We see this in regard to Shmuel: Granting him to G‑d as a young child forever surely represents an abnormal pattern of service. This is particularly true in the case of Chanah, Shmuel’s mother. She waited so long for a child and when her wish was granted, she sent him away from home, dedicating him to G‑d.

The Rebbe Maharash’s approach of Lechat’chilah Aribber (“The world says: ‘If you cannot crawl under, climb over.’ I say, ‘At the outset, climb over.’ “) also represents a transcendence of the limits of the world. This service involves a realization that the world exists and follows the limits of the natural order, nevertheless, the person steps beyond those limits and goes Lechat’chilah Aribber. Furthermore, this approach is taken naturally, as part of the normal course of existence.

The approach of transcending the natural order is also reflected in the Rebbe Maharash’s approach to reciting Chassidus. He was the first to recite a series of Chassidic discourses (המשכים). Generally, the Rebbeim had recited Chassidic discourses in connection with the weekly portion or with a festival.2 They also composed texts. The concept of reciting a series of discourses, however, began with the Rebbe Maharash as part of his service of transcending the natural order, the service connected with Baalei Teshuvah.3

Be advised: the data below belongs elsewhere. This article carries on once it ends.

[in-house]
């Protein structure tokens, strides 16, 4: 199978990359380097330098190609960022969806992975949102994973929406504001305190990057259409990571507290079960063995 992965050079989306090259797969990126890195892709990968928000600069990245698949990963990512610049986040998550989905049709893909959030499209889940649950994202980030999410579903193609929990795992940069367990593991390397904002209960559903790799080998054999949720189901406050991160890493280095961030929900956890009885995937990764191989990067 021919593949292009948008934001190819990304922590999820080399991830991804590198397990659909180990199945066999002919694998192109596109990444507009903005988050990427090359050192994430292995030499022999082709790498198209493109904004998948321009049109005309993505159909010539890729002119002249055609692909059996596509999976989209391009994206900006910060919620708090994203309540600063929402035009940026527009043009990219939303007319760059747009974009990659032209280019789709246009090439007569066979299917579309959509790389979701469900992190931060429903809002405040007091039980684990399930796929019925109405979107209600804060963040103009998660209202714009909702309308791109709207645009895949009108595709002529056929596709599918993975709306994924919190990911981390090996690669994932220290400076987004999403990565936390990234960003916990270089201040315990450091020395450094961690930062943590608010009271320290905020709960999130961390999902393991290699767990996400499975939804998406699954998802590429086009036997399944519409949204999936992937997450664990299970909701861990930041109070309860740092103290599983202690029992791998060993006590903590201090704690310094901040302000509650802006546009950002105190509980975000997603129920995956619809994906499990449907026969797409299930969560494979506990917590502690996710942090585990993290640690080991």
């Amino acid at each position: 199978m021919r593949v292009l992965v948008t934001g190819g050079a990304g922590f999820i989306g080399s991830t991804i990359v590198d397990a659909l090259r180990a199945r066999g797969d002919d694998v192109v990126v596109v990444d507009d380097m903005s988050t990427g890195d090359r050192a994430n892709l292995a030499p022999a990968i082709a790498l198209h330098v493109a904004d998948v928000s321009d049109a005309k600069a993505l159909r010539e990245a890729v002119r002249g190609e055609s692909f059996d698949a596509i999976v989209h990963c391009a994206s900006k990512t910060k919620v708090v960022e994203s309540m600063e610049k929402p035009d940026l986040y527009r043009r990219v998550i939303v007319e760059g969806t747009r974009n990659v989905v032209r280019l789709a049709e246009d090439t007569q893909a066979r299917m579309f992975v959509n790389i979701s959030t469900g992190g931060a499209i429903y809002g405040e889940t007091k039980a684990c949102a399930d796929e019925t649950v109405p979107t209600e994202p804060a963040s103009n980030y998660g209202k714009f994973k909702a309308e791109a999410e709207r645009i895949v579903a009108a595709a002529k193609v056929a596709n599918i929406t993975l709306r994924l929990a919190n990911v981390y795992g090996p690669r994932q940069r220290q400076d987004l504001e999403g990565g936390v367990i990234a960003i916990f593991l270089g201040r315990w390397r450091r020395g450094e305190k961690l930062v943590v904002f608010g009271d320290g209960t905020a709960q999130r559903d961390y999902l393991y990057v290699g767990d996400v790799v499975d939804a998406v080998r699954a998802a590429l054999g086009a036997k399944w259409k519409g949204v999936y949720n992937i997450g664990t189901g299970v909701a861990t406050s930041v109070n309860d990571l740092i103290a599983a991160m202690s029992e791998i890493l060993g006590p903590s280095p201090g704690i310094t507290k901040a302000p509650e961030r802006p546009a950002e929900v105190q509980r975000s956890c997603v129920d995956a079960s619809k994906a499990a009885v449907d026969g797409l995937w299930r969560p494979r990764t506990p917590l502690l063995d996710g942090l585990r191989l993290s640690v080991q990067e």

May we soon merit the fulfillment of the prophecy, “Those who lie in the dust shall arise and rejoice,” when “One comes close to the other one,” both the Tzemach Tzedek and the Maharash will arise with their followers and they together with the entire Jewish people, will unite with G‑d’s essence. This is particularly true in the present year, “a year of miracles.” May we reveal a miraculous approach to G‑d’s service and may this cause us to merit the miracle of redemption. May it be now, immediately.

3. Today is the Yahrzeit of the Rebbe Maharash, the day on which “all his service which he carried out throughout his entire life... is revealed and shines... from above to below and ‘brings about salvation in the depths of the earth.’ “ Because “one must always ascend in regard to holy matters,” each year, a higher dimension of this revelation is drawn down.

This is particularly true in regard to the Rebbe Maharash whose service was characterized by the approach of Lechat’chilah Aribber and, surely applies after his passing when, as the Alter Rebbe explains in Iggeres HaKodesh 27, the influence of a Tzaddik is no longer constrained by the limits of the body.

This year marks the 107th anniversary of the Rebbe Maharash’s passing in 5643. Following the Chabad custom of associating one’s years with chapters in Psalms,4 there is a connection to Psalm 107. This Psalm repeats the verse, “Let them give thanks to the L‑rd and [proclaim] His wonders to the children of man” four times. Our Sages explain that this is a reference to “the four that are obligated to give thanks,” one who recuperates from an illness, one who crosses the sea, one who is released from prison, and one who crosses a desert.” The Previous Rebbe relates that these four situations reflect all the possible experiences and changes that a person might undergo in his life.

The phrase “[proclaim] His wonders to the children of man” reveals a connection to the present year, תש"נ, “a year of miracles.” This connection reveals how the totality of our experience can be “wonders” and “miracles.” May this lead to the ultimate expression of thanks that will accompany the coming of Mashiach. May it be immediately, now.